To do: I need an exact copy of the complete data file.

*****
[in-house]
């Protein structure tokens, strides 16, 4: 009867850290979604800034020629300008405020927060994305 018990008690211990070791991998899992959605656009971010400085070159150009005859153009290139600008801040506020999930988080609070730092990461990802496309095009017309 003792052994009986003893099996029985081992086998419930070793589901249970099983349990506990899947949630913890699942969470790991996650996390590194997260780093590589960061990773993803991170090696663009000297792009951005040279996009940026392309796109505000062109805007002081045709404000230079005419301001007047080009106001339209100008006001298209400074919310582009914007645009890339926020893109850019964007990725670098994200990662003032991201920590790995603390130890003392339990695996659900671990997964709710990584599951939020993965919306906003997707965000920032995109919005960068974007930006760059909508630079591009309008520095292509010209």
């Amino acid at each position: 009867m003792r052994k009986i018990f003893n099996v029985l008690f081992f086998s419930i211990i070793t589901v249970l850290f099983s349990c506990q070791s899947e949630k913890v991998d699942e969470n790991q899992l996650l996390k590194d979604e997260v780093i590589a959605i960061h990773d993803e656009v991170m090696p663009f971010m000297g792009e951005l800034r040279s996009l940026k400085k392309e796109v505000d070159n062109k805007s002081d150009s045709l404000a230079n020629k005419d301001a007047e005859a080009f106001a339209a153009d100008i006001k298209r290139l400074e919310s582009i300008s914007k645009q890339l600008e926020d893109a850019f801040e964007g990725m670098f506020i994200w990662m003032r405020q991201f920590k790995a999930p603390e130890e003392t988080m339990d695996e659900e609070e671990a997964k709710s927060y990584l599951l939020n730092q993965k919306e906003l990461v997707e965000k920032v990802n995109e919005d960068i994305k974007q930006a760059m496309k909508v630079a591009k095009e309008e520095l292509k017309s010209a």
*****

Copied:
[in-house]
């Protein structure tokens, strides 16, 4: 009867850290979604800034020629300008405020927060994305 018990008690211990070791991998899992959605656009971010400085070159150009005859153009290139600008801040506020999930988080609070730092990461990802496309095009017309 003792052994009986003893099996029985081992086998419930070793589901249970099983349990506990899947949630913890699942969470790991996650996390590194997260780093590589960061990773993803991170090696663009000297792009951005040279996009940026392309796109505000062109805007002081045709404000230079005419301001007047080009106001339209100008006001298209400074919310582009914007645009890339926020893109850019964007990725670098994200990662003032991201920590790995603390130890003392339990695996659900671990997964709710990584599951939020993965919306906003997707965000920032995109919005960068974007930006760059909508630079591009309008520095292509010209």
């Amino acid at each position: 009867m003792r052994k009986i018990f003893n099996v029985l008690f081992f086998s419930i211990i070793t589901v249970l850290f099983s349990c506990q070791s899947e949630k913890v991998d699942e969470n790991q899992l996650l996390k590194d979604e997260v780093i590589a959605i960061h990773d993803e656009v991170m090696p663009f971010m000297g792009e951005l800034r040279s996009l940026k400085k392309e796109v505000d070159n062109k805007s002081d150009s045709l404000a230079n020629k005419d301001a007047e005859a080009f106001a339209a153009d100008i006001k298209r290139l400074e919310s582009i300008s914007k645009q890339l600008e926020d893109a850019f801040e964007g990725m670098f506020i994200w990662m003032r405020q991201f920590k790995a999930p603390e130890e003392t988080m339990d695996e659900e609070e671990a997964k709710s927060y990584l599951l939020n730092q993965k919306e906003l990461v997707e965000k920032v990802n995109e919005d960068i994305k974007q930006a760059m496309k909508v630079a591009k095009e309008e520095l292509k017309s010209a």